Help ensure that the Global Internet services
of the SIDS Network continue to grow!

Donate directly to the SIDS Network securely with a major credit card.

Other ways to help can be found here.

C-Section, Stillbirths, Miscarriages and SIDS

I am close to my due date with my first "sub sib" and will have to go C-Section. My question: is there any research or correlation between APGAR scores at birth and SIDS? My daughter while living 13 1/2 months without any health problems had a terrible delivery. It ended up that I had CPD (she was to big and I was to small to deliver her safely). She came out blue and need oxygen. Her APGAR scores were 2 and 5. Is there a possibility that her tough delivery may had something to do with SIDS? Is there any evidence that lack of oxygen during a infants existence may result in unnoticed damage that eventually results in SIDS?

My daughter was born by emergency C-section because of fetal distress. However, her APGAR scores were 8 and 9. I don't know of any research, but have also wondered about possible connections between a problem delivery and SIDS, or even C-sections in general and SIDS. Are babies born vaginally any less likely to die from SIDS?

Does anyone know of any research relating pH levels at birth (or any time) to SIDS? My daughter was born by emergency c-section because of fetal distress. Her pH had raised or lowered (can't remember) to a dangerous point. Could this have anything to do with metabolic problems that might be linked with SIDS? Would any of this be investigated in the autopsy?

She was fine after birth (8,9 apgars) and never had problems with her check-ups at the doctor. From the little I've seen about metabolic disorders, it seems like they would not be evident without a special test.

There is no evidence that C-section is associated with a higher risk of SIDS than vaginal birth.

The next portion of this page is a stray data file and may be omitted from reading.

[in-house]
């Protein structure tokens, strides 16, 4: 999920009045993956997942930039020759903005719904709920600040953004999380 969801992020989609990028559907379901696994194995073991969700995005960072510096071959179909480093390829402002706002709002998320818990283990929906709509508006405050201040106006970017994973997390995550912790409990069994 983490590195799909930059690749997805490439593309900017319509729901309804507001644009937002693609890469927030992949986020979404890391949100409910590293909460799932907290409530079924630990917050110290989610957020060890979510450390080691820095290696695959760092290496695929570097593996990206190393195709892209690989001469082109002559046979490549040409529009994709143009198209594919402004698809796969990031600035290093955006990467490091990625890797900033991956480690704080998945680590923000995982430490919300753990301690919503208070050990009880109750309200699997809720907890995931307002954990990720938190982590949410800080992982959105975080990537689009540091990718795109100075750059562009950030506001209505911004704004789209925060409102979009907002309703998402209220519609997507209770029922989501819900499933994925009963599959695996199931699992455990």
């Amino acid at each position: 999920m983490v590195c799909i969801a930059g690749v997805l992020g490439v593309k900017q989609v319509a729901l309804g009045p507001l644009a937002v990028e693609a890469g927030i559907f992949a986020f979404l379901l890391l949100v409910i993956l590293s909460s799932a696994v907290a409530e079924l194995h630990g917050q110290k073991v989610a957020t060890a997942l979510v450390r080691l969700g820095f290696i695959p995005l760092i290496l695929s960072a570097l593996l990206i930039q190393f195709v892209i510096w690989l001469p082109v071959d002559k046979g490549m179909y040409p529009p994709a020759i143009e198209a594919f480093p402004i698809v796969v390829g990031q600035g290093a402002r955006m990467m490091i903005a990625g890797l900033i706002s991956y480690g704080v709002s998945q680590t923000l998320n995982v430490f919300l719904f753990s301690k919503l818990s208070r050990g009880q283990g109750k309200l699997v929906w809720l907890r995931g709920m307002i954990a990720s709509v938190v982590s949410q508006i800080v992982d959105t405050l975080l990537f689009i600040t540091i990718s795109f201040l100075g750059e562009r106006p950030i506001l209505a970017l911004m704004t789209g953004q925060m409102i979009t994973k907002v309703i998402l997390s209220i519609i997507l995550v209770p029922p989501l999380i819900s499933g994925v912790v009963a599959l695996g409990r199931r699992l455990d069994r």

Currently, stillbirths or miscarriages are not viewed as being the same as SIDS. However, I don't think that question is fully answered.

I do not believe there are any studies which show an increased SIDS risk with Cesarean birth, low APGARs, etc. The fairly large number of studies looking for "markers of chronic hypoxia" (low oxygen) generally are looking for evidence of prolonged low oxygen. These may, theoretically, occur before birth (in utero) and/or after birth.

I hope this helps. Thank you.

Tom Keens
Children's Hospital Los Angeles

There is no direct relationship between APGAR scores and risk for SIDS. There is 1 indirect link in the sense that very preterm infants tend to have lower APGAR scores and also (but unrelated) have higher SIDS rates than full term infants.

There is no relation between pH (low value=high blood acid level) at birth, and the later risk for SIDS. The fact that your daughter looked so good at delivery and on her check-ups confirms that the fetal distress just before delivery did not cause any later metabolic problem. Any metabolic problem that could have been related to SIDS (highly unlikely) should have some findings at autopsy.

Carl E. Hunt, M.D.
Toledo/Washington D.C.

Help ensure that the Global Internet services
of the SIDS Network continue to grow!

Donate directly to the SIDS Network securely with a major credit card.

Other ways to help can be found here.

new.gif (112 bytes) Now you can translate SIDS Network Web Site pages to/from English, Spanish, French, German, Italian & Portuguese

1995-2018, SIDS Network, Inc. <>
All rights reserved. Permission to use, copy, and distribute this document, in whole or in part, for non-commercial use and without fee,
is hereby granted, provided that this copyright, permission notice, and appropriate credit to the SIDS Network, Inc. be included in all copies.

The opinions and information provided here are not necessarily those of the author and are presented for educational purposes only.
The author accepts no responsibility for content, accuracy or use.

Privacy Policy

Please report any web site problems to sidsnet1-at-sids-network-dot-org
Web Design and maintenance by
CAM Consulting